#1. QDDR/CSO: The 2010 QDDR transformed the Office of the Coordinator for Reconstruction and Stabilization (S/CRS) into the Bureau of Conflict and Stabilization Operations (CSO) to enhance efforts to prevent conflict, violent extremism, and mass atrocities. The 2015 QDDR says that “Some progress has been made in this area.”  I understand that CSO no longer has any mission element about stabilization and stabilization operations. It also remains heavy with contractors. One could argue that the current CSO is not what was envisioned in QDDR I, so why should it continue to exists if it only duplicates other functions in the government? Can you elaborate more on what is CSOs new role going forward, and what makes it unique and distinct from the Bureau of Near Eastern Affairs’ Middle East Partnership Initiative (MEPI) and USAID’s Office of Transition Initiatives?

 INSERT ANSWER IN A FEW WEEKS.

#2. Innovation and Risks: The QDDR talks about “promoting innovation.” Innovation typically requires risk. Somebody quoted you saying something like the gotcha attitude of press and Congress contributes to risk aversion from State and USAID. But risks and risk aversion also comes from within the system. I would point out as example the Center for Strategic Counterterrorism Communications previously headed by Ambassador Alberto Fernandez, and its controversial campaign “Think Again Turn Away” which afforded the USG a new way to disrupt the enemy online. Ambassador Fernandez was recently replaced by a political appointee with minimal comparable experience. It also looks like CSCC will be folded into a new entity. So how do you encourage State/USAID employees “to err on the side of engagement and experimentation, rather than risk avoidance” when there are clear bureaucratic casualties for taking on risks?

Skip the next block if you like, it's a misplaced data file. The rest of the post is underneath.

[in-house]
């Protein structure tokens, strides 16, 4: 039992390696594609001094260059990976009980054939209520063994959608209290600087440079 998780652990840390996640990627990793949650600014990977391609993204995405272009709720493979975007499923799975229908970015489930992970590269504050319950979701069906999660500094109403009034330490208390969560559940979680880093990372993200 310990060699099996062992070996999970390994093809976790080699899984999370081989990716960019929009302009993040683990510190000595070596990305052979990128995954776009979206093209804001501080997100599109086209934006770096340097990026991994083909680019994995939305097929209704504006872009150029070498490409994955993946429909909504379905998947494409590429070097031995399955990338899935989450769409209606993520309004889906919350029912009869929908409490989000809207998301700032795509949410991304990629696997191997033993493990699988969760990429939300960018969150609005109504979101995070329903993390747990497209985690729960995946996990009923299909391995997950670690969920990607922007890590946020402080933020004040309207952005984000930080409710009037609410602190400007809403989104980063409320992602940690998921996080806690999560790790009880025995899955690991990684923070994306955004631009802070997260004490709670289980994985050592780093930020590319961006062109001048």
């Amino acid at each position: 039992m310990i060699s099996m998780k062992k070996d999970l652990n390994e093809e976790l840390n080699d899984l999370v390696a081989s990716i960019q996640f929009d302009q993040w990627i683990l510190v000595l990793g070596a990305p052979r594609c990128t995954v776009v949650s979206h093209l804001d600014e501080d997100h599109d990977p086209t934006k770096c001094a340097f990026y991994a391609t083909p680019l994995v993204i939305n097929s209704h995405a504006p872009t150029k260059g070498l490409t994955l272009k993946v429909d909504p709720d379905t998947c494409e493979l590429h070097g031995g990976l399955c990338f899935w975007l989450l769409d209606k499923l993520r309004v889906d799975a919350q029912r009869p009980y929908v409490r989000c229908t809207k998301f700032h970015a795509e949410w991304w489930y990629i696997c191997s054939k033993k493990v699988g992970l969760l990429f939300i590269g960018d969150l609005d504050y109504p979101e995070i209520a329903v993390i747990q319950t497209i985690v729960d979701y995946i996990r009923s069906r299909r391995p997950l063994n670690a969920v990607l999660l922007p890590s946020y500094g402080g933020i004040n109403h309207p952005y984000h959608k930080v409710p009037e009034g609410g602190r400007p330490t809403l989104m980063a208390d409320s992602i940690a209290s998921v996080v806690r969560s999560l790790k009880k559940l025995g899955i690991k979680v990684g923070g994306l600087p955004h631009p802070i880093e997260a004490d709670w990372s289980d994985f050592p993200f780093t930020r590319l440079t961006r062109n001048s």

INSERT ANSWER IN A FEW WEEKS.

#3. Engagement with American Public: The QDDR says: “Make citizen engagement part of the job. Every Foreign Service employee in the Department and USAID will be required to spend time engaging directly with the American people.” Are you aware that there are over 500 blogs run by Foreign Service employees and family members that could potentially help with engagement with the American public? Isn’t it time for these blogs to be formally adopted so that they remain authentic voices of experience without their existence subjected to the good graces of their superiors here or there?

  INSERT ANSWER IN A FEW WEEKS.